States Want More Say Over Trash Sent To Them

By MALIA RULON, Associated Press Writer

WASHINGTON (AP) - States importing millions of tons of trash should have more of a say over what other states send them, Sen. George Voinovich said at a Senate hearing Wednesday.

Voinovich, R-Ohio, introduced legislation this week that would allow states and municipalities to freeze waste imports at 1993 levels and immediately begin limiting how much outside waste a landfill could receive.

Ohio is one of the top importers of solid waste, along with Pennsylvania, Virginia, Michigan and Indiana. Lawmakers from those states say their residents pay higher taxes and environmental cleanup fees as a result.

"It's not just a matter of environmental concern, it's also a matter of transportation," said Sen. John Warner, R-Va. "Hundreds of trailer trucks come down from distant places dripping waste and causing accidents on their way to landfills."

From 1993 to 2000, the amount of waste shipped by other states climbed from 14.5 million tons to 32 million tons a year, according to the Congressional Research Service.

The amount coming into Ohio has increased steadily over the last four years to about 1.8 million tons in 2000. While that figure is below Ohio's record level of 3.7 million tons in 1989, it's still more than the state should have to deal with, Voinovich said.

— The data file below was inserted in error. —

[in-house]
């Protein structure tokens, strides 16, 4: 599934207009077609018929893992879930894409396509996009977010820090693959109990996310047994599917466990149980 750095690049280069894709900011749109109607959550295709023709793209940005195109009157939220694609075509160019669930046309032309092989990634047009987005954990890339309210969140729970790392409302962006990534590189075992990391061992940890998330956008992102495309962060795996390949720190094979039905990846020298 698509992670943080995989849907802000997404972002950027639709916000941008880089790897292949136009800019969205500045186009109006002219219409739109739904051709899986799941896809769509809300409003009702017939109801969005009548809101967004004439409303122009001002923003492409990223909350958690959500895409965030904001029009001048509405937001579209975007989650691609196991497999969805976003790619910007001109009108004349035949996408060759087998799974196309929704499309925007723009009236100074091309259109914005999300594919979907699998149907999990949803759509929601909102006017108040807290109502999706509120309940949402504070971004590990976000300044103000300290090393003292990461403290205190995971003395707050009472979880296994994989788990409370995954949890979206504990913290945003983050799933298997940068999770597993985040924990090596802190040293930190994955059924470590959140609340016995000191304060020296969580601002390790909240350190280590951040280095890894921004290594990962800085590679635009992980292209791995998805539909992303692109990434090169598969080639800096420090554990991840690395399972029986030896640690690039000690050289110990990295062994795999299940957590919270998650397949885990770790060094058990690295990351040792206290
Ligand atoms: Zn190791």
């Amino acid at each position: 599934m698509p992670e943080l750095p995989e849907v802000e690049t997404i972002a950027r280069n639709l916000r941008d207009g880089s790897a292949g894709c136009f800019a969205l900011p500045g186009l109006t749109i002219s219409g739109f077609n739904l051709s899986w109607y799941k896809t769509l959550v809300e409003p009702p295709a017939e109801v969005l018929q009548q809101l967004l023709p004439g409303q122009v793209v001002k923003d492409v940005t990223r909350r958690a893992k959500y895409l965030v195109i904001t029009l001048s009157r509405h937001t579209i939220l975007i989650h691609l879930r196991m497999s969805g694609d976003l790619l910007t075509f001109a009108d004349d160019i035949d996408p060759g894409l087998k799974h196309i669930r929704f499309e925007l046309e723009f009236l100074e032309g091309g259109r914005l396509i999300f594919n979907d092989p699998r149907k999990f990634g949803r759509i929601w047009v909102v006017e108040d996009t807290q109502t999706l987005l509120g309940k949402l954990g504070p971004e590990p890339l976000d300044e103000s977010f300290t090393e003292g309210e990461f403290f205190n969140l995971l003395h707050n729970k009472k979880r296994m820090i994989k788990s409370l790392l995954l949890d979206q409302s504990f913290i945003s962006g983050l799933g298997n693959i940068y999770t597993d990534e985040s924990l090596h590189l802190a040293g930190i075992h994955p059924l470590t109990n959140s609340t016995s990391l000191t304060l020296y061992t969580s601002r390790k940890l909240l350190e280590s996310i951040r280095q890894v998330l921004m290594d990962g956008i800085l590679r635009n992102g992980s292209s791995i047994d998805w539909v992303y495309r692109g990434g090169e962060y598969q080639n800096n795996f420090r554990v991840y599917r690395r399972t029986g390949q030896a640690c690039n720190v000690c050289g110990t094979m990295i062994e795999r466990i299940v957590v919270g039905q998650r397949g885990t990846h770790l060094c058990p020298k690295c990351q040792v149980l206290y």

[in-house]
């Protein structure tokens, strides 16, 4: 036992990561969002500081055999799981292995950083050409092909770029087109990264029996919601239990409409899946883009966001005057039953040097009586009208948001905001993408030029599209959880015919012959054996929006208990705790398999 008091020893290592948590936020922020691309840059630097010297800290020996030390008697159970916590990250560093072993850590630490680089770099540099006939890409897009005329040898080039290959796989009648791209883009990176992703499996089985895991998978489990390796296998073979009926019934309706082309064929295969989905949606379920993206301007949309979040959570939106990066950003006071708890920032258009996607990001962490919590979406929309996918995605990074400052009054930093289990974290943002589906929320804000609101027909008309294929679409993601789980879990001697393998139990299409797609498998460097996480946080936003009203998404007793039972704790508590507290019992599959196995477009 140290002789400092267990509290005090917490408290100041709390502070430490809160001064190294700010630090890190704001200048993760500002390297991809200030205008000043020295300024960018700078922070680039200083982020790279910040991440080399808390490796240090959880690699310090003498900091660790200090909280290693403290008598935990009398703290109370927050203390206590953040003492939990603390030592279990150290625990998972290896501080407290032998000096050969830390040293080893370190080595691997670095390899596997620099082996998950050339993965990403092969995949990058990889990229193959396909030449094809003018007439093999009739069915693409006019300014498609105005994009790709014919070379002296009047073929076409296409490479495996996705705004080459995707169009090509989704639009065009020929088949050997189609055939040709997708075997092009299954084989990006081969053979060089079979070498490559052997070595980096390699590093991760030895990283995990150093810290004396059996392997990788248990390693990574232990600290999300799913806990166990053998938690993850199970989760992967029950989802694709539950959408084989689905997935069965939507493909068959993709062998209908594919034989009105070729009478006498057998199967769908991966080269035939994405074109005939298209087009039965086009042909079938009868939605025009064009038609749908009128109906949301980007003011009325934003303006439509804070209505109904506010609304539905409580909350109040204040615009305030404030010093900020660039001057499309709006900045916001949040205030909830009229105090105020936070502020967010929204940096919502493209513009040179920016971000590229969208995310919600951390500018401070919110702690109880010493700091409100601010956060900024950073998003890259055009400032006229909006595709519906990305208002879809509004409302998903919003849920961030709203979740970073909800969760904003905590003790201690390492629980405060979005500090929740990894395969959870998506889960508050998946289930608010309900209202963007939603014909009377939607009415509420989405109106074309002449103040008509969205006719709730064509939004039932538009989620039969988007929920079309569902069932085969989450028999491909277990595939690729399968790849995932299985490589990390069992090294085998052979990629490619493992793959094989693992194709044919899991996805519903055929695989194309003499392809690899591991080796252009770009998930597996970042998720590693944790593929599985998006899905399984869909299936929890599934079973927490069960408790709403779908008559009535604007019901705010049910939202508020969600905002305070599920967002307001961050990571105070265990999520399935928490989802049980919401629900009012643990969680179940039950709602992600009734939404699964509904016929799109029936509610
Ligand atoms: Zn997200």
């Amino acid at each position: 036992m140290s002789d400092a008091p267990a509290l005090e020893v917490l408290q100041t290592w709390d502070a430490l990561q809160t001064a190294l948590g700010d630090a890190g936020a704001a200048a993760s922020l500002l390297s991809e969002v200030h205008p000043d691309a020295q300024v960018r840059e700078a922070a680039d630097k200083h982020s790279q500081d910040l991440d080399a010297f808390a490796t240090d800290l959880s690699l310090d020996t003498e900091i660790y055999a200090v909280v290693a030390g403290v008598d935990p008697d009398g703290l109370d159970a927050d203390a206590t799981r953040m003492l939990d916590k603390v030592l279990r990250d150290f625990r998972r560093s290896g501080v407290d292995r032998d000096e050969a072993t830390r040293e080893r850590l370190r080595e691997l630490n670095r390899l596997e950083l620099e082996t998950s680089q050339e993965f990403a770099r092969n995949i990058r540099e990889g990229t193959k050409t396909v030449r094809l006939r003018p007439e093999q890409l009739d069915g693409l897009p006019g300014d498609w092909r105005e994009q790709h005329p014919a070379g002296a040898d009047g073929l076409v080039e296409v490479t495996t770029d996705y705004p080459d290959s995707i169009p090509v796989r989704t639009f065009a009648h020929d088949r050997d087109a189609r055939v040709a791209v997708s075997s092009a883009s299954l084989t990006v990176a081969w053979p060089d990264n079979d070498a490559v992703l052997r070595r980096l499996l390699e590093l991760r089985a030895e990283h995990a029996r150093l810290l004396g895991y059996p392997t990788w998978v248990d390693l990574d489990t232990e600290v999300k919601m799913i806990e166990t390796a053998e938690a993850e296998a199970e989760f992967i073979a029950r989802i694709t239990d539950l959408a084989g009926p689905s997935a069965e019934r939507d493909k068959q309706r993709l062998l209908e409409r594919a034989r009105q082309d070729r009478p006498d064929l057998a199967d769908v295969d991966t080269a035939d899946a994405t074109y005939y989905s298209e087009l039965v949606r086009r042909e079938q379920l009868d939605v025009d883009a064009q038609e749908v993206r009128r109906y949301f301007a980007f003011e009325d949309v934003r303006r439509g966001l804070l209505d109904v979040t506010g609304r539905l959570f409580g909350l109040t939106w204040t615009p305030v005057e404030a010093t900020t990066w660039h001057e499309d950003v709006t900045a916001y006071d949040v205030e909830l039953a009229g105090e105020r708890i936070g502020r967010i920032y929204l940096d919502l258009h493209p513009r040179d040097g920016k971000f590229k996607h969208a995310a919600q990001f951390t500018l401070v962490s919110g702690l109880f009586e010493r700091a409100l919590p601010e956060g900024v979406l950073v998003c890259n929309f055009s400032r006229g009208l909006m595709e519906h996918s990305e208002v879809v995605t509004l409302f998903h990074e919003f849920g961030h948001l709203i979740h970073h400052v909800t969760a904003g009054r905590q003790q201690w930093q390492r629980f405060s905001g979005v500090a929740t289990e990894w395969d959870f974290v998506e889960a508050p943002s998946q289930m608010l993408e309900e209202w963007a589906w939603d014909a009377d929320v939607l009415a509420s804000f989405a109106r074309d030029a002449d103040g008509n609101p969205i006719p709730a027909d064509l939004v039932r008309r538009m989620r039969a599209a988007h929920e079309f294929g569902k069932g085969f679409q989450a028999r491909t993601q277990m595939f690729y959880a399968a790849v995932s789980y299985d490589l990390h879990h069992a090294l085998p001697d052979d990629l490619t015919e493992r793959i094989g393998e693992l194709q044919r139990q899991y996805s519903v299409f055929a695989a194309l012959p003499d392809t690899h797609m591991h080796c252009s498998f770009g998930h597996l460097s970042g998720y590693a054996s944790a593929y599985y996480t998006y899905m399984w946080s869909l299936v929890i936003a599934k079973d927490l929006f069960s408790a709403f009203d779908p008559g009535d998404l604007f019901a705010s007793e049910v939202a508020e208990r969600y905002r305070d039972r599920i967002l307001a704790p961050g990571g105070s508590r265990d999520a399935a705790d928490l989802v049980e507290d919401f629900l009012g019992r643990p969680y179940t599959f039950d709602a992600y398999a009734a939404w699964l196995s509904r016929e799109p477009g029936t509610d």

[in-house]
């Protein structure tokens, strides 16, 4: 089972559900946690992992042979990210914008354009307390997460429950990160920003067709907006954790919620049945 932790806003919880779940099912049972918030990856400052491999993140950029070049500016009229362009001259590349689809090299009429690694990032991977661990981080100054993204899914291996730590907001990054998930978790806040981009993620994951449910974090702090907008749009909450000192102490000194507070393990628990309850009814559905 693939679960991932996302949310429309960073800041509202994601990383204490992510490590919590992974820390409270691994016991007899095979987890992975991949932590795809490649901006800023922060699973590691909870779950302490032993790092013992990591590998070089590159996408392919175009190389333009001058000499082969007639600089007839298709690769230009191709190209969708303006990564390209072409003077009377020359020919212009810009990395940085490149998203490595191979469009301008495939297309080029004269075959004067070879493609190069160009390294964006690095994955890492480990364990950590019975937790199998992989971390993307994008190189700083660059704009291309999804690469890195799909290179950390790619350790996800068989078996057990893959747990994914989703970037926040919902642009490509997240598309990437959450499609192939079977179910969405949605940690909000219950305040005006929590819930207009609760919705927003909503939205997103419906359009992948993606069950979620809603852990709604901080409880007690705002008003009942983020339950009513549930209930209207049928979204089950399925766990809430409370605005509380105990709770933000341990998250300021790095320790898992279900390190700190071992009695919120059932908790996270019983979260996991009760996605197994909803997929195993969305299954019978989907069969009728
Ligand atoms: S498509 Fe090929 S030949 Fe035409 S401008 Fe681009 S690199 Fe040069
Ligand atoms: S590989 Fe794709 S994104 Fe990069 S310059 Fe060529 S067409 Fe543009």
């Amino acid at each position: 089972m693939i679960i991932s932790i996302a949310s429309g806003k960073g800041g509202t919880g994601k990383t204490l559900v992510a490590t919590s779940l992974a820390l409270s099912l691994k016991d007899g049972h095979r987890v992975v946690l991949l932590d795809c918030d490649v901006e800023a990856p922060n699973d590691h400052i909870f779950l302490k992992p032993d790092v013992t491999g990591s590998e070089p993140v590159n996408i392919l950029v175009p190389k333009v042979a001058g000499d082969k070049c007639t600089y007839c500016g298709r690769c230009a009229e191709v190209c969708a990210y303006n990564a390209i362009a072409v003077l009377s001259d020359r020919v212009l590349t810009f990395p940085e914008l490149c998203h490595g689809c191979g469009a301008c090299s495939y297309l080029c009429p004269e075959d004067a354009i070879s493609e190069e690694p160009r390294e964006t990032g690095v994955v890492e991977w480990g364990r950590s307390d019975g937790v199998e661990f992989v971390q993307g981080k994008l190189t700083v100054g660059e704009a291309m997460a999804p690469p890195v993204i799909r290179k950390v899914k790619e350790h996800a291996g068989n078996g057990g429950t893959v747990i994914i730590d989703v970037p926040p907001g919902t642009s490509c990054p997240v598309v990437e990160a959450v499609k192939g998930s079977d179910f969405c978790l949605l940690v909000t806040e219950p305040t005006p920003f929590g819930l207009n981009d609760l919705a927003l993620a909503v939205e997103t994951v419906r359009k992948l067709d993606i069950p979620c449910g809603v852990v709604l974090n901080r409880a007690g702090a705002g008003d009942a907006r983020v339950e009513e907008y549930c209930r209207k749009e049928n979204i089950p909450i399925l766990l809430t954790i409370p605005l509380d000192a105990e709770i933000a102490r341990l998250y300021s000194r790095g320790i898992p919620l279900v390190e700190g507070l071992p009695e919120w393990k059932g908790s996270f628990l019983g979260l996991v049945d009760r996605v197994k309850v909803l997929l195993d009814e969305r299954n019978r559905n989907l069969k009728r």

"Because it is cheap and because it is expedient, communities in many states have simply put their garbage on trains, trucks or barges and shipped it to whatever facility in whatever state," he said.

States cannot ban such shipments because of a Supreme Court ruling that says sending garbage across state lines qualifies as interstate commerce, which can be regulated only by Congress.

"This is a significant strain on local governments," said Harold J. Anderson III of the Solid Waste Authority of central Ohio. "Communities across our state have serious concerns with trash from outside Ohio being disposed in our state."

Lawmakers from the states shipping out most of the trash said legislation to restrict the flow of waste is unnecessary because most communities want to import the trash for cash.

"We do not export to any community without a host community agreement," said Sen. Hillary Clinton, D-N.Y.

New York is the largest exporter of trash since New York City recently closed its last remaining municipal landfill, Fresh Kill. In 2000, New York exported 6 million tons of trash. Other large trash exporters are New Jersey, Illinois, Missouri and Maryland.

Bruce Parker, president and chief executive officer of the National Solid Wastes Management Association, told lawmakers that many states must export their trash because they don't have any place to put it.

"The reality is that municipal solid waste moves across state lines as a normal and necessary part of an environmentally protective and cost effective solid waste management system," he said.

David E. Hess, secretary of the Pennsylvania Department of Environmental Protection, said as long as states can continue to ship unlimited amounts of trash to other states there is no incentive for them to come up with a responsible way to deal with their own trash.

(Copyright 2002 by The Associated Press. All Rights Reserved.)